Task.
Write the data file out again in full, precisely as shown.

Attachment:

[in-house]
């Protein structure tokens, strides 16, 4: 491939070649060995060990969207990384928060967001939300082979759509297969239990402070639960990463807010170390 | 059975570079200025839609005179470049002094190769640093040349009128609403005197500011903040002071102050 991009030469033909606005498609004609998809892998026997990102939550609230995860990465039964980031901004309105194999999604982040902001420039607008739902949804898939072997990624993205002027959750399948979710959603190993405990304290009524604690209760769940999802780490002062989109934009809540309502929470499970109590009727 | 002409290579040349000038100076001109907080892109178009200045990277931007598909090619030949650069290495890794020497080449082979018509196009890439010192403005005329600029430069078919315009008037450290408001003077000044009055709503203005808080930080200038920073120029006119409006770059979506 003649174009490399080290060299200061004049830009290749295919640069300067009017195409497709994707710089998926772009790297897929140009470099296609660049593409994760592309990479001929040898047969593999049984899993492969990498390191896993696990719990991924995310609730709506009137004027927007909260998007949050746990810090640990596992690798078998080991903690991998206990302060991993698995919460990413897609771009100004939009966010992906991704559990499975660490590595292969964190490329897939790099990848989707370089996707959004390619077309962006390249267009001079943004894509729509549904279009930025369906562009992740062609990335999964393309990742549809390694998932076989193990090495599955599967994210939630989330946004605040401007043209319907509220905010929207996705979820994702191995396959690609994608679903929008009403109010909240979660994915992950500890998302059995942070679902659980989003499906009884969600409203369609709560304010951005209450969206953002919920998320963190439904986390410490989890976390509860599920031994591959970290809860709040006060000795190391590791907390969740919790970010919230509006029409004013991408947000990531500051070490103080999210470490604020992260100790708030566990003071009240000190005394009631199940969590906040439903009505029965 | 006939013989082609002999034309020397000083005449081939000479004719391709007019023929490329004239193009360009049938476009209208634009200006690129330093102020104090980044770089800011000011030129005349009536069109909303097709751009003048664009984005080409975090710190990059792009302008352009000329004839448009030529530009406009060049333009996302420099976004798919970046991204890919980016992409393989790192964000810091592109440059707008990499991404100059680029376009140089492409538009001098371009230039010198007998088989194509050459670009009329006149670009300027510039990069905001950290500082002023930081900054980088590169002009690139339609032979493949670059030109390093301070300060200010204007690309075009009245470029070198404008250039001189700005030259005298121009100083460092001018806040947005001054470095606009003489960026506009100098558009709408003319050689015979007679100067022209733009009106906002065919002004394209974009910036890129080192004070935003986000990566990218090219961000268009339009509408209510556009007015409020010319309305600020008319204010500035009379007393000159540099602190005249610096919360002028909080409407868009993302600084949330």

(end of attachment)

[in-house]
């Protein structure tokens, strides 16, 4: 491939070649060995060990969207990384928060967001939300082979759509297969239990402070639960990463807010170390 | 059975570079200025839609005179470049002094190769640093040349009128609403005197500011903040002071102050 991009030469033909606005498609004609998809892998026997990102939550609230995860990465039964980031901004309105194999999604982040902001420039607008739902949804898939072997990624993205002027959750399948979710959603190993405990304290009524604690209760769940999802780490002062989109934009809540309502929470499970109590009727 | 002409290579040349000038100076001109907080892109178009200045990277931007598909090619030949650069290495890794020497080449082979018509196009890439010192403005005329600029430069078919315009008037450290408001003077000044009055709503203005808080930080200038920073120029006119409006770059979506 003649174009490399080290060299200061004049830009290749295919640069300067009017195409497709994707710089998926772009790297897929140009470099296609660049593409994760592309990479001929040898047969593999049984899993492969990498390191896993696990719990991924995310609730709506009137004027927007909260998007949050746990810090640990596992690798078998080991903690991998206990302060991993698995919460990413897609771009100004939009966010992906991704559990499975660490590595292969964190490329897939790099990848989707370089996707959004390619077309962006390249267009001079943004894509729509549904279009930025369906562009992740062609990335999964393309990742549809390694998932076989193990090495599955599967994210939630989330946004605040401007043209319907509220905010929207996705979820994702191995396959690609994608679903929008009403109010909240979660994915992950500890998302059995942070679902659980989003499906009884969600409203369609709560304010951005209450969206953002919920998320963190439904986390410490989890976390509860599920031994591959970290809860709040006060000795190391590791907390969740919790970010919230509006029409004013991408947000990531500051070490103080999210470490604020992260100790708030566990003071009240000190005394009631199940969590906040439903009505029965 | 006939013989082609002999034309020397000083005449081939000479004719391709007019023929490329004239193009360009049938476009209208634009200006690129330093102020104090980044770089800011000011030129005349009536069109909303097709751009003048664009984005080409975090710190990059792009302008352009000329004839448009030529530009406009060049333009996302420099976004798919970046991204890919980016992409393989790192964000810091592109440059707008990499991404100059680029376009140089492409538009001098371009230039010198007998088989194509050459670009009329006149670009300027510039990069905001950290500082002023930081900054980088590169002009690139339609032979493949670059030109390093301070300060200010204007690309075009009245470029070198404008250039001189700005030259005298121009100083460092001018806040947005001054470095606009003489960026506009100098558009709408003319050689015979007679100067022209733009009106906002065919002004394209974009910036890129080192004070935003986000990566990218090219961000268009339009509408209510556009007015409020010319309305600020008319204010500035009379007393000159540099602190005249610096919360002028909080409407868009993302600084949330």